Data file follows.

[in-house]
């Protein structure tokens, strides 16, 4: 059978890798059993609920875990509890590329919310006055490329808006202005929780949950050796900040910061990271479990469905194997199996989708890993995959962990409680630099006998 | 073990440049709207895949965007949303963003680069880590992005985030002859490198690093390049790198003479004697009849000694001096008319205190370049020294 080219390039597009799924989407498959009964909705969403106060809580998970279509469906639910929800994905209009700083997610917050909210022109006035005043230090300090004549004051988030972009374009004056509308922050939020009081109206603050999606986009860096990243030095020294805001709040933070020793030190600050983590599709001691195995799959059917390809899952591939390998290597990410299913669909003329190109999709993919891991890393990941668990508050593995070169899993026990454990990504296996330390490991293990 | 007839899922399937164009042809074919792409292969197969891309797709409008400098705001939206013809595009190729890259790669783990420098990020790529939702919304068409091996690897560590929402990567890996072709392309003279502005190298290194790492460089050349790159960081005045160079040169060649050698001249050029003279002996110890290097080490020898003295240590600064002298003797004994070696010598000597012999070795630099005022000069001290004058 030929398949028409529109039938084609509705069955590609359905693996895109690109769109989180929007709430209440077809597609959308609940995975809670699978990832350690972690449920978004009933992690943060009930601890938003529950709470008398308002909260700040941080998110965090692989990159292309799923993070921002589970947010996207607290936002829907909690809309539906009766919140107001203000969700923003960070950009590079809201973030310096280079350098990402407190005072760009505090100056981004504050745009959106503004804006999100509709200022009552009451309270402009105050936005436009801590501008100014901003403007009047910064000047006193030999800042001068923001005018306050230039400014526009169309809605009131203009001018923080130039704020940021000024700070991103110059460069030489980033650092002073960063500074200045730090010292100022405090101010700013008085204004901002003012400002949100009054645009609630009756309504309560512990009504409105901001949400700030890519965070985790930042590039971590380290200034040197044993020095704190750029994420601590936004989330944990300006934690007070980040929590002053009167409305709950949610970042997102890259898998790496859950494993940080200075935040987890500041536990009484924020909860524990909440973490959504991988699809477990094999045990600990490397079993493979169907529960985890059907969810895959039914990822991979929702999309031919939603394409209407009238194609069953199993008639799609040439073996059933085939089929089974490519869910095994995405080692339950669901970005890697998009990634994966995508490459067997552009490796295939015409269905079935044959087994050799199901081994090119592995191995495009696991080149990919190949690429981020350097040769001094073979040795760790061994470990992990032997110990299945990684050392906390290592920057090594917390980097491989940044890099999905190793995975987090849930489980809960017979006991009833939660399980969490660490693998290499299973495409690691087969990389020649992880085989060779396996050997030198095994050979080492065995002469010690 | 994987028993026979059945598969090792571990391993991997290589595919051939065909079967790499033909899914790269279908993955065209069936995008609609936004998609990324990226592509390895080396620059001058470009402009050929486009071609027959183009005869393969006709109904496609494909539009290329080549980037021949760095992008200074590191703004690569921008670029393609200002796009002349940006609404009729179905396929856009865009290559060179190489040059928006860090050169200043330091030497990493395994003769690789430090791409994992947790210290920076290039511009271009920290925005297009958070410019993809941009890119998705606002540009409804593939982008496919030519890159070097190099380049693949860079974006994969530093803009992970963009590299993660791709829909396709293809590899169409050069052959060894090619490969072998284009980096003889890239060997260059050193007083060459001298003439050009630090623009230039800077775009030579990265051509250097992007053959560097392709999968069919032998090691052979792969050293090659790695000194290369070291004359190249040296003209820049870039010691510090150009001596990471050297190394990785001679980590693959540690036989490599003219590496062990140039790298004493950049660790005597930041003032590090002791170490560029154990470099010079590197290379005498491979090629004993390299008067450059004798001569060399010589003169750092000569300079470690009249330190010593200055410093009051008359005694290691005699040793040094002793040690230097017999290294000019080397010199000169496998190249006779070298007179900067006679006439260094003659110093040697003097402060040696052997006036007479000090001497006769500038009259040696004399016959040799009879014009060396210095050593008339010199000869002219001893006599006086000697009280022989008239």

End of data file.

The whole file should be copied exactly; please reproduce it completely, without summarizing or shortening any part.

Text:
[in-house]
């Protein structure tokens, strides 16, 4: 059978890798059993609920875990509890590329919310006055490329808006202005929780949950050796900040910061990271479990469905194997199996989708890993995959962990409680630099006998 | 073990440049709207895949965007949303963003680069880590992005985030002859490198690093390049790198003479004697009849000694001096008319205190370049020294 080219390039597009799924989407498959009964909705969403106060809580998970279509469906639910929800994905209009700083997610917050909210022109006035005043230090300090004549004051988030972009374009004056509308922050939020009081109206603050999606986009860096990243030095020294805001709040933070020793030190600050983590599709001691195995799959059917390809899952591939390998290597990410299913669909003329190109999709993919891991890393990941668990508050593995070169899993026990454990990504296996330390490991293990 | 007839899922399937164009042809074919792409292969197969891309797709409008400098705001939206013809595009190729890259790669783990420098990020790529939702919304068409091996690897560590929402990567890996072709392309003279502005190298290194790492460089050349790159960081005045160079040169060649050698001249050029003279002996110890290097080490020898003295240590600064002298003797004994070696010598000597012999070795630099005022000069001290004058 030929398949028409529109039938084609509705069955590609359905693996895109690109769109989180929007709430209440077809597609959308609940995975809670699978990832350690972690449920978004009933992690943060009930601890938003529950709470008398308002909260700040941080998110965090692989990159292309799923993070921002589970947010996207607290936002829907909690809309539906009766919140107001203000969700923003960070950009590079809201973030310096280079350098990402407190005072760009505090100056981004504050745009959106503004804006999100509709200022009552009451309270402009105050936005436009801590501008100014901003403007009047910064000047006193030999800042001068923001005018306050230039400014526009169309809605009131203009001018923080130039704020940021000024700070991103110059460069030489980033650092002073960063500074200045730090010292100022405090101010700013008085204004901002003012400002949100009054645009609630009756309504309560512990009504409105901001949400700030890519965070985790930042590039971590380290200034040197044993020095704190750029994420601590936004989330944990300006934690007070980040929590002053009167409305709950949610970042997102890259898998790496859950494993940080200075935040987890500041536990009484924020909860524990909440973490959504991988699809477990094999045990600990490397079993493979169907529960985890059907969810895959039914990822991979929702999309031919939603394409209407009238194609069953199993008639799609040439073996059933085939089929089974490519869910095994995405080692339950669901970005890697998009990634994966995508490459067997552009490796295939015409269905079935044959087994050799199901081994090119592995191995495009696991080149990919190949690429981020350097040769001094073979040795760790061994470990992990032997110990299945990684050392906390290592920057090594917390980097491989940044890099999905190793995975987090849930489980809960017979006991009833939660399980969490660490693998290499299973495409690691087969990389020649992880085989060779396996050997030198095994050979080492065995002469010690 | 994987028993026979059945598969090792571990391993991997290589595919051939065909079967790499033909899914790269279908993955065209069936995008609609936004998609990324990226592509390895080396620059001058470009402009050929486009071609027959183009005869393969006709109904496609494909539009290329080549980037021949760095992008200074590191703004690569921008670029393609200002796009002349940006609404009729179905396929856009865009290559060179190489040059928006860090050169200043330091030497990493395994003769690789430090791409994992947790210290920076290039511009271009920290925005297009958070410019993809941009890119998705606002540009409804593939982008496919030519890159070097190099380049693949860079974006994969530093803009992970963009590299993660791709829909396709293809590899169409050069052959060894090619490969072998284009980096003889890239060997260059050193007083060459001298003439050009630090623009230039800077775009030579990265051509250097992007053959560097392709999968069919032998090691052979792969050293090659790695000194290369070291004359190249040296003209820049870039010691510090150009001596990471050297190394990785001679980590693959540690036989490599003219590496062990140039790298004493950049660790005597930041003032590090002791170490560029154990470099010079590197290379005498491979090629004993390299008067450059004798001569060399010589003169750092000569300079470690009249330190010593200055410093009051008359005694290691005699040793040094002793040690230097017999290294000019080397010199000169496998190249006779070298007179900067006679006439260094003659110093040697003097402060040696052997006036007479000090001497006769500038009259040696004399016959040799009879014009060396210095050593008339010199000869002219001893006599006086000697009280022989008239």